The United States leads the world in gold hoarding, with over 8,000 metric tons in its vaults. Nearly as much as Germany and Italy combined.
Governments and central banks stockpile gold for a variety of reasons – perhaps they don’t trust the currency or are bracing for an economic downturn. It’s also a diversification tool.
1. United States
The United States holds the highest gold reserves in the world, with nearly 8,134 metric tons of the precious metal. This figure is more than double that of Germany, which holds the next-highest stockpile at 2,451.8 tons.
The United States is a top consumer of gold, and it’s also one of the largest exporters of gold. Its gold holdings are stored in Fort Knox and other facilities around the country, as well as in New York City and Philadelphia.
The US government owns more than 35,000 metric tons of gold, which is roughly a fifth of the total amount ever mined. Central banks worldwide are set to be net purchasers of the yellow metal this year, and it’s an asset that remains a fundamental part of their financial reserves.
China holds the highest gold reserves in the world, according to the latest official data. Its total reserves are now 2,025 tonnes, up from 1,945 tonnes at the end of last year.
China’s growing gold reserves come as it continues to switch from foreign exchange to the precious metal. This switch strengthens its currency, the Yuan Renminbi (RMB), and reduces its reliance on the dollar.
Central banks around the world have been accumulating gold in recent years to protect their holdings from market volatility and global economic uncertainty. This has also helped them boost their reserves, in the event of a major crisis.
The largest gold reserves in the world are held in Russia. They amount to $130 billion.
Monetary gold is valuable because it cannot be seized by foreign adversaries, short of military invasions. It also can be moved around the world without being tracked through digital financial networks, making it an effective hedge against economic sanctions.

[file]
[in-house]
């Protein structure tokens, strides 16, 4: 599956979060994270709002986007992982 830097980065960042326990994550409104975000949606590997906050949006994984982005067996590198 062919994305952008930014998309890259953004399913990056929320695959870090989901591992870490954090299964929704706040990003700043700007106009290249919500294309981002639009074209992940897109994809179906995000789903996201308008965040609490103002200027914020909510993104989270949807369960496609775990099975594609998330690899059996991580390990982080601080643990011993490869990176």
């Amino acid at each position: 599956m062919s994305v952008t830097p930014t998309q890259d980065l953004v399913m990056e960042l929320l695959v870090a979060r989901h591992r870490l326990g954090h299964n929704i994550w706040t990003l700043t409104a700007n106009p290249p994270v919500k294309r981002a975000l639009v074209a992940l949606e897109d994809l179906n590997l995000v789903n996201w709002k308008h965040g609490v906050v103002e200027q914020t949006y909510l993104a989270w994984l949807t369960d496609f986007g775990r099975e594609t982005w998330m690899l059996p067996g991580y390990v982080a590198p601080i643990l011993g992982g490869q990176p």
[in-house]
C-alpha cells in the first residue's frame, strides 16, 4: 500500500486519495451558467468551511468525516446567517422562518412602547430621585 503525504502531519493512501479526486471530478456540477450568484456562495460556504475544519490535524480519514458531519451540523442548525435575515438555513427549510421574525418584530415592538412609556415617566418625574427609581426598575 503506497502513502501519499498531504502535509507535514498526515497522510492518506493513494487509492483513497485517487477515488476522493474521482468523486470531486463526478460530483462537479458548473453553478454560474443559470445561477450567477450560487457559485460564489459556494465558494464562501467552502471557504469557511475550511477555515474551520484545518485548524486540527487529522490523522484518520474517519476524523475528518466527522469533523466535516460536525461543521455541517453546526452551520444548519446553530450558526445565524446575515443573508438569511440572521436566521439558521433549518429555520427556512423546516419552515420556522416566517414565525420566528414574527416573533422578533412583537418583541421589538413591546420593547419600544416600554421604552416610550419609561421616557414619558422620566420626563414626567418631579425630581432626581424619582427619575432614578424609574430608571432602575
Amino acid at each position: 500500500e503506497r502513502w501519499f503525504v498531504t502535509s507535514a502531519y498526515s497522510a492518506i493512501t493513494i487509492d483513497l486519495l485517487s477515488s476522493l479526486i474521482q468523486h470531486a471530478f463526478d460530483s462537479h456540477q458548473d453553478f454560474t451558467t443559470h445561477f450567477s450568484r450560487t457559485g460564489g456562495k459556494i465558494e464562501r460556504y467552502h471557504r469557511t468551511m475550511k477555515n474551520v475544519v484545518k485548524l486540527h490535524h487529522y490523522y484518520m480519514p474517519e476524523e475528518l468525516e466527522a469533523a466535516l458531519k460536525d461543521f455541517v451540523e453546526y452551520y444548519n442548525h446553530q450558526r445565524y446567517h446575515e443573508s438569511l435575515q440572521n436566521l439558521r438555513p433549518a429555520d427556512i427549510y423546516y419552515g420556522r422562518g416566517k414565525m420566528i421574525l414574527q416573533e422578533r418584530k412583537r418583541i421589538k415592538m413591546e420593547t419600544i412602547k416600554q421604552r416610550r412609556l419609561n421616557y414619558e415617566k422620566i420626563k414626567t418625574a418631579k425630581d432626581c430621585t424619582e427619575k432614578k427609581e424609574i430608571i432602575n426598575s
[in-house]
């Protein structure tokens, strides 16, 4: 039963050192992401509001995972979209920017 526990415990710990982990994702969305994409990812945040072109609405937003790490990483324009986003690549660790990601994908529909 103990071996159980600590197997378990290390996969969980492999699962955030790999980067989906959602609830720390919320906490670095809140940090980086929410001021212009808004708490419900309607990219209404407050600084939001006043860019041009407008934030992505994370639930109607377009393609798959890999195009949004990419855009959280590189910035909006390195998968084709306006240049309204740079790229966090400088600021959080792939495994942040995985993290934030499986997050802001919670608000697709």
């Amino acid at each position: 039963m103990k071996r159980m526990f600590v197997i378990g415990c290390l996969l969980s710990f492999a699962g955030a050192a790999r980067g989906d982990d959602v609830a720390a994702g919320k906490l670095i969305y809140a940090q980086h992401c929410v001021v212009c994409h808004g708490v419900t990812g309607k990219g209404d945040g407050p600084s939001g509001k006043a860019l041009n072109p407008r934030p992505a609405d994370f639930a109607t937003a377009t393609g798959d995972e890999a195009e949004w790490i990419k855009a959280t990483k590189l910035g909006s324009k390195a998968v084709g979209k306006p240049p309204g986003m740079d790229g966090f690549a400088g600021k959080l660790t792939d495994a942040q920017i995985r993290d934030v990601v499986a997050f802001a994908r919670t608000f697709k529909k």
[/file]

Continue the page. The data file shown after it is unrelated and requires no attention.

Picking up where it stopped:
When Russia was facing Western sanctions following its annexation of Crimea, President Vladimir Putin increased the country’s purchases of gold to help soften the impact on the economy. He hoped to sell the bullion to Chinese and other potential official buyers.
Japan, the world’s third-largest economy, is also among the top hoarders of gold. The country’s central bank has been aggressively pursuing quantitative easing to boost the nation’s currency and drive demand for the precious yellow metal.
While gold is seen as a hedge against inflation, it can also diversify a country’s wealth reserves and help protect them from volatility in currency exchange rates. In addition, holding gold can help a nation protect its wealth from counterparty risk – the risk that another party in a transaction may not meet their obligations.
As the price of gold increases, it will increase the value of a nation’s currency. This will benefit the country’s exports and imports, helping to increase the economy’s overall growth. It will also help to balance the trade deficit.
Taiwan is an important economic powerhouse, and it also has a much lower level of wealth inequality than China. Its economy is dominated by computer chips and it produces much of the world’s electronics equipment.
The island’s mountains cover two-thirds of the land, with 258 peaks higher than 3,000 metres (9,842 feet). Many national parks are in the highlands, and they offer a stunning range of landscapes.
Rainfall is abundant, totalling about 102 inches (2,590 mm) annually. The east side of the island, where mountains dominate, has a wetter climate than the west. It is also prone to strong seasonal monsoon (wet-dry) winds that make travel difficult during the winter.